Tom, the first time around, your book was an easy read for me—perhaps too easy. I remember reading it very quickly, and jumping head first into some of your suggestions, especially in your chapters on developing “financial literacy” (Chapter 3, The Numbers That Count) and on Bootstrapping (Chapter 4). So with my second reading I picked up quite a bit that I had sped-read over and missed before; you really cover a lot of ground in your book. As individual as entrepreneurs are, what kind of aha! moments have others shared with you from their reading? Any affirmations for you? Surprises?


I think the biggest ahas that individuals have reported to me have been around the area of what kind of a business to start. Many people get deluded by the popular press into thinking that startups have to be high-tech, high-promise, venture-qualified, go-go-go change-the-world ventures. And they become convinced that they need to focus on big ideas with big markets with the ability to change the world. And in fact the great majority of businesses are immediate, intimate, organic, and very personal. A handful of readers have read the book and taken away one key idea: you don’t need to go far far away to start your venture. You can start now, with what you know and control and have done and are passionate about. You can start to find customers, products, and services from the here-and-now as opposed to creating an elaborate business plan that you shop to potential investors so as to possibly create a company that might have customers and one day, just one day….profits. For these folks the book has acted more to give them permission to keep going, to just take that next step forward rather than get paralyzed by all the things that their potential venture isn’t.

Much of the actions I’ve pushed people to take have certainly been small ones: make five calls today to current customers or colleagues or co-workers or folks with experience, in the service of asking simple questions that move you forward….take some time to study the current and potential finances around your activities….how can you think creatively about the service you offer so that it becomes more differentiated and allows you to charge higher prices for it, and possibly replicate it so that you aren’t always the one doing it?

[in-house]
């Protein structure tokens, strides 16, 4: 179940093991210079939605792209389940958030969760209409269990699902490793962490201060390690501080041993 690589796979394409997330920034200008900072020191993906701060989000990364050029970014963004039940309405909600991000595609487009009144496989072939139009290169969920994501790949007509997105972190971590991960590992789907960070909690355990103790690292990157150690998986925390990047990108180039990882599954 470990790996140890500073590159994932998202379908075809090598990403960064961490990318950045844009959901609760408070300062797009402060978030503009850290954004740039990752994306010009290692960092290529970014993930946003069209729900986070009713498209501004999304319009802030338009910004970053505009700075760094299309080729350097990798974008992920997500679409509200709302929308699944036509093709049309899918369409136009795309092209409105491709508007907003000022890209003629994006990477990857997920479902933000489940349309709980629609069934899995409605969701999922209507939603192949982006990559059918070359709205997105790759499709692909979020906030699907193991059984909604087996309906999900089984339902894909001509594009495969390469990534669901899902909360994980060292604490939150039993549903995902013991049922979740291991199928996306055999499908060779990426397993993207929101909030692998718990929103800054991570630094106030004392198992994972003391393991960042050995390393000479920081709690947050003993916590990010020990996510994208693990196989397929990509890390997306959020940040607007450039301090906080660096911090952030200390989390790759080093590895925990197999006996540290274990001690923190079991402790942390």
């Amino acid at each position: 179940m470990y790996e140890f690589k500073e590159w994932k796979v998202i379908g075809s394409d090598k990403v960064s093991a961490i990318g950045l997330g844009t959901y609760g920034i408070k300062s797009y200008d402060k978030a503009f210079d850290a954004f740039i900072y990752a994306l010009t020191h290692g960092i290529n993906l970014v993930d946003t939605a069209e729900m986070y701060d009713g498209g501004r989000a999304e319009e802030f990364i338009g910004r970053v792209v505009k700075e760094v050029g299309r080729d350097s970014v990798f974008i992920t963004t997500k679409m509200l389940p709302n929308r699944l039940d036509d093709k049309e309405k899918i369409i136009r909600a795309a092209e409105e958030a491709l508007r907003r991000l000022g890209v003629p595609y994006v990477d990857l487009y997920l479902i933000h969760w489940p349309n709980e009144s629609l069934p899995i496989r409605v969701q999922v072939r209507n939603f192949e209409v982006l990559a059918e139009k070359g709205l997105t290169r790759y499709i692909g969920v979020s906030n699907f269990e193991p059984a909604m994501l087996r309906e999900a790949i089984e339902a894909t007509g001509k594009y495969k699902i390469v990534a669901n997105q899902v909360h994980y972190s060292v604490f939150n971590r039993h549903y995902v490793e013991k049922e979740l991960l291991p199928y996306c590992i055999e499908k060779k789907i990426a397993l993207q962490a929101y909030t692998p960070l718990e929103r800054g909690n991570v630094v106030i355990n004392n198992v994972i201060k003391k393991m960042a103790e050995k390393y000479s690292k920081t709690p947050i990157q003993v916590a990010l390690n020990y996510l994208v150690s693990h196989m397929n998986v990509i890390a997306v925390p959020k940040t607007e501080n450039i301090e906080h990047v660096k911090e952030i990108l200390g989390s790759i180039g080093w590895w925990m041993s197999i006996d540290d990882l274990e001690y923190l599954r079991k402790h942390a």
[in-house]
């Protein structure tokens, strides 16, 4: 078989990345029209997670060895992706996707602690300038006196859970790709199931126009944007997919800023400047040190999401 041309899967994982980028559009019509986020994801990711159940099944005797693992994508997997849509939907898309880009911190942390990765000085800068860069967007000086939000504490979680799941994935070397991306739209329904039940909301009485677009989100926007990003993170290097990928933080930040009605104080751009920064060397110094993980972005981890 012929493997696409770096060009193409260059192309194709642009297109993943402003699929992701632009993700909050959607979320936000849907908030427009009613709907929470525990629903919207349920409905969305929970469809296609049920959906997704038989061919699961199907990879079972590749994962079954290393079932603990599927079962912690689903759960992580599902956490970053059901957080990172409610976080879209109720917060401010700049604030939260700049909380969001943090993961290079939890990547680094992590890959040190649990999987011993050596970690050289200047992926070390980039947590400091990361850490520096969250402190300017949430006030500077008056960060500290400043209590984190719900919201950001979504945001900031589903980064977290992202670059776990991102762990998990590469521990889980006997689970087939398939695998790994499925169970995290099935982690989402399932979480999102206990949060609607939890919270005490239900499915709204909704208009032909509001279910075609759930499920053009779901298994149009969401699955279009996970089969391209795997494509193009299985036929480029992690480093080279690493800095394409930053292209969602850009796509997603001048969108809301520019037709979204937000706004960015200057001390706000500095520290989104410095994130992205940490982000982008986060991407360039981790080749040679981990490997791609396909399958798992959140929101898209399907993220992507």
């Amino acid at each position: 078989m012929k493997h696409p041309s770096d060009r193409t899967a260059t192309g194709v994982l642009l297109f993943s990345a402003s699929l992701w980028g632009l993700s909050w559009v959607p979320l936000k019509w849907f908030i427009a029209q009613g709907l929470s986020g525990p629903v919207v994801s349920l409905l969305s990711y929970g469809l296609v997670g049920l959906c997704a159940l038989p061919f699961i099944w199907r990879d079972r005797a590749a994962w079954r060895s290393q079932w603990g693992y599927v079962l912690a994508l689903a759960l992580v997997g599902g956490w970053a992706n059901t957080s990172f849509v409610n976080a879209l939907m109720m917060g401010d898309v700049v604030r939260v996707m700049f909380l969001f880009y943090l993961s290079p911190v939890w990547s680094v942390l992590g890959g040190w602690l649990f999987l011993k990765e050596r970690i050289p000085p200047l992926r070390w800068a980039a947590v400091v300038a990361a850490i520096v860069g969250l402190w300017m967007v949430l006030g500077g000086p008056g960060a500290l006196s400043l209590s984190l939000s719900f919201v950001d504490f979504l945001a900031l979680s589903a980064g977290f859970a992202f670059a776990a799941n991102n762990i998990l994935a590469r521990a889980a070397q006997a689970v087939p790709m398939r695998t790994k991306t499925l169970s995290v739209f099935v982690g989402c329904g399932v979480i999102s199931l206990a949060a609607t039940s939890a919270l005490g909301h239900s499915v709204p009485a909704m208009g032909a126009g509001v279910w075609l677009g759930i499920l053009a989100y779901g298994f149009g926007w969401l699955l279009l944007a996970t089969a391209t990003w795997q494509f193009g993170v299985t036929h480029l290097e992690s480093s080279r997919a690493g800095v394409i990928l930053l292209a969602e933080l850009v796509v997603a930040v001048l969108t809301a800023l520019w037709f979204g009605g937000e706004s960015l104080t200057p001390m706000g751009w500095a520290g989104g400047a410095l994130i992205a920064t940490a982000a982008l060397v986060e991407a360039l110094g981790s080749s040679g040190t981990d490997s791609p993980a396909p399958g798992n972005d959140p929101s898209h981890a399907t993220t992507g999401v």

All small actions, but ones that keep the venture going. I believe firmly that entrepreneurs learn by doing, and that being in business is often the way people discover what business they really should be in. So again, to the degree that my book has encouraged folks to take what Dr. Leo Marvin (in What About Bob) calls “baby steps” forward, it has done its job.

As for surprises….well, I tried to come up with a distinctive title for this book,  one that would convey something special—in this case my belief that startups are organic ventures that grow the individual as well as the enterprise. I didn’t realize how many bookstores would stock this in the home/gardening section. Really.

More of Rosa’s interview with Tom tomorrow: do check back with us, for Tom’s views on the value of MBA’s and the Entrepreneurial Mindset.

Meanwhile, feel free to start your own conversation with Tom, or share your own story of growing with your business. Comments are open.


  1. Mark Hubbard says

    I like the idea of starting now and notice you did not use the word “small” as in start small.

  2. Luana says

    Aloha Tom,
    You spoke about having successful businesses as a teenager. This interest in business as a teen (or younger)is something that I have seen in many entrepreneurs. Is there a common thread among them that predisposes them to have this entrepreneurial spirit?

  3. says

    I find it very hard to generalize about the entrepreneurial spirit among teenagers. In fact, I think the key to developing entrepreneurial teens is to give individuals a sense of openness and promise–to help them find things they are passionate about, along with access to the means for taking this passion to the next level. My initial business selling stamps was never all that calculated; it occurred because a sudden opportunity (the fact that the town next to mine suddenly have 100,000 people celebrating the bicentennial) crossed with my love for stamps. My science teacher, a fellow stamp collector, helped my two friends and I launch the venture. Likewise with the t-shirts, I was propelled by a sense of mischeif as much as anything else–an opportunity to give folks a t-shirt telling the world what we Red Sox lovers really felt about the Yankees.
    I worry about trying too hard to turn youngsters into junior achiever, mini-capitalists. I think its more important to give them skills, smarts, and the chance to realize their passion. This enables those who choose to be entrepreneurs proceed on that path.

  4. Luana says

    Thank you, Mr.Ehrenfeld. My 8 year old who is managing the recycling or our cans, glass, and plastic and collecting the deposits as his earnings is off to the right start.
    You haven’t told us what the t-shirt said….It is a fun example of how you found an “opportunity” to express your “passion” for the Red Sox. Looking forward to reading the rest of the week. Thank you.

  5. says

    Well, I was hoping that being vague about the t-shirt would be enough….suffice it to say that it was r-rated (hey–I was sixteen or seventeen at the time) and not very nice about the Yankees, and that over time it became a Fenway chant–none of which I boast about to my daughters. No secrets, but, uh, I like to emphasize other aspects. At any rate, now that my beloved Red Sox are world champions, I find all that Yankee sentiment to have dissipated enormously.
    And bravo to your eight-year-old!